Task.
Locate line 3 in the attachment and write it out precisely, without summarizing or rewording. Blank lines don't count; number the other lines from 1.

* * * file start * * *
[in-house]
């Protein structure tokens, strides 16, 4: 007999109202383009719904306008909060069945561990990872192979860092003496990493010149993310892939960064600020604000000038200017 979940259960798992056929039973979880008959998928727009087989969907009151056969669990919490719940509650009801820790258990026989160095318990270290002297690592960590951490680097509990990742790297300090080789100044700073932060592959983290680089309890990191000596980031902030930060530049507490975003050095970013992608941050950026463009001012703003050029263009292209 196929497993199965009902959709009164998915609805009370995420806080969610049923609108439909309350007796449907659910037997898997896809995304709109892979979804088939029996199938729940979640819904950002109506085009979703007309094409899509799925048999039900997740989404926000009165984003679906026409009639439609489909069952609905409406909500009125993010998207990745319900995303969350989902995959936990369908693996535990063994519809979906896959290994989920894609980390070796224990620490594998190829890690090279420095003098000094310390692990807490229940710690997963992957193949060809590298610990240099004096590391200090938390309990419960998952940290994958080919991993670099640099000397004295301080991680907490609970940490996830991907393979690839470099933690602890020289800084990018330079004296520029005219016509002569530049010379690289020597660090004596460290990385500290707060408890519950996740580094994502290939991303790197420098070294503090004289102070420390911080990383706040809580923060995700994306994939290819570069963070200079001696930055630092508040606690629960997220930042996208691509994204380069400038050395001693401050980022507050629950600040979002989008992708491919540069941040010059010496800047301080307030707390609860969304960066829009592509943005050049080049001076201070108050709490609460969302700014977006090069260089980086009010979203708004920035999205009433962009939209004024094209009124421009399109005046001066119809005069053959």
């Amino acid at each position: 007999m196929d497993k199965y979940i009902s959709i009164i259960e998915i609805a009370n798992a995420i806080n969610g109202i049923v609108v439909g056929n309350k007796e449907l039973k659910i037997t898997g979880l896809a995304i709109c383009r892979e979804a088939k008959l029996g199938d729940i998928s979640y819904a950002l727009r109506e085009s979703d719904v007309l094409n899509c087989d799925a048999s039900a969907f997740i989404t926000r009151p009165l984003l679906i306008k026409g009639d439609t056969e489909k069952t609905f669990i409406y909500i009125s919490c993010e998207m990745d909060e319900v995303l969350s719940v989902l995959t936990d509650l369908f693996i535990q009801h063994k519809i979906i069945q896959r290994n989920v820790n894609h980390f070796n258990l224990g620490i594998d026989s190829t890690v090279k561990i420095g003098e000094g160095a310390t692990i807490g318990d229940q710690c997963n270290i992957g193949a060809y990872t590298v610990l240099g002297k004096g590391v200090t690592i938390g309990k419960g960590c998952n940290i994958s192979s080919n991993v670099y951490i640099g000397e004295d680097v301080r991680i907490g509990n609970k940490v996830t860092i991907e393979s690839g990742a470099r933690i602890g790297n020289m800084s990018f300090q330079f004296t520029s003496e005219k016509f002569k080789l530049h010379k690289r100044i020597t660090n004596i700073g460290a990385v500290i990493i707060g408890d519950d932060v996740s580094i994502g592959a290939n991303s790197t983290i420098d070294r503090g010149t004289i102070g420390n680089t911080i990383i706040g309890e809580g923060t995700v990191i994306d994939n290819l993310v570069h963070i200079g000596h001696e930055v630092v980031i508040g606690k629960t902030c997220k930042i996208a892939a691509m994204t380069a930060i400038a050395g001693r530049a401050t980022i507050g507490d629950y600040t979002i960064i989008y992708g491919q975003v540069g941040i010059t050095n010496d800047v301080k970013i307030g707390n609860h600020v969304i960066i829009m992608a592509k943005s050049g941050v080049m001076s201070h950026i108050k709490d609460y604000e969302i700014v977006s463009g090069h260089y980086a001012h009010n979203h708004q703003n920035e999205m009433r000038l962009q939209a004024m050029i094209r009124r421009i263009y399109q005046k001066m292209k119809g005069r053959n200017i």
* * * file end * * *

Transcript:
């Amino acid at each position: 007999m196929d497993k199965y979940i009902s959709i009164i259960e998915i609805a009370n798992a995420i806080n969610g109202i049923v609108v439909g056929n309350k007796e449907l039973k659910i037997t898997g979880l896809a995304i709109c383009r892979e979804a088939k008959l029996g199938d729940i998928s979640y819904a950002l727009r109506e085009s979703d719904v007309l094409n899509c087989d799925a048999s039900a969907f997740i989404t926000r009151p009165l984003l679906i306008k026409g009639d439609t056969e489909k069952t609905f669990i409406y909500i009125s919490c993010e998207m990745d909060e319900v995303l969350s719940v989902l995959t936990d509650l369908f693996i535990q009801h063994k519809i979906i069945q896959r290994n989920v820790n894609h980390f070796n258990l224990g620490i594998d026989s190829t890690v090279k561990i420095g003098e000094g160095a310390t692990i807490g318990d229940q710690c997963n270290i992957g193949a060809y990872t590298v610990l240099g002297k004096g590391v200090t690592i938390g309990k419960g960590c998952n940290i994958s192979s080919n991993v670099y951490i640099g000397e004295d680097v301080r991680i907490g509990n609970k940490v996830t860092i991907e393979s690839g990742a470099r933690i602890g790297n020289m800084s990018f300090q330079f004296t520029s003496e005219k016509f002569k080789l530049h010379k690289r100044i020597t660090n004596i700073g460290a990385v500290i990493i707060g408890d519950d932060v996740s580094i994502g592959a290939n991303s790197t983290i420098d070294r503090g010149t004289i102070g420390n680089t911080i990383i706040g309890e809580g923060t995700v990191i994306d994939n290819l993310v570069h963070i200079g000596h001696e930055v630092v980031i508040g606690k629960t902030c997220k930042i996208a892939a691509m994204t380069a930060i400038a050395g001693r530049a401050t980022i507050g507490d629950y600040t979002i960064i989008y992708g491919q975003v540069g941040i010059t050095n010496d800047v301080k970013i307030g707390n609860h600020v969304i960066i829009m992608a592509k943005s050049g941050v080049m001076s201070h950026i108050k709490d609460y604000e969302i700014v977006s463009g090069h260089y980086a001012h009010n979203h708004q703003n920035e999205m009433r000038l962009q939209a004024m050029i094209r009124r421009i263009y399109q005046k001066m292209k119809g005069r053959n200017i």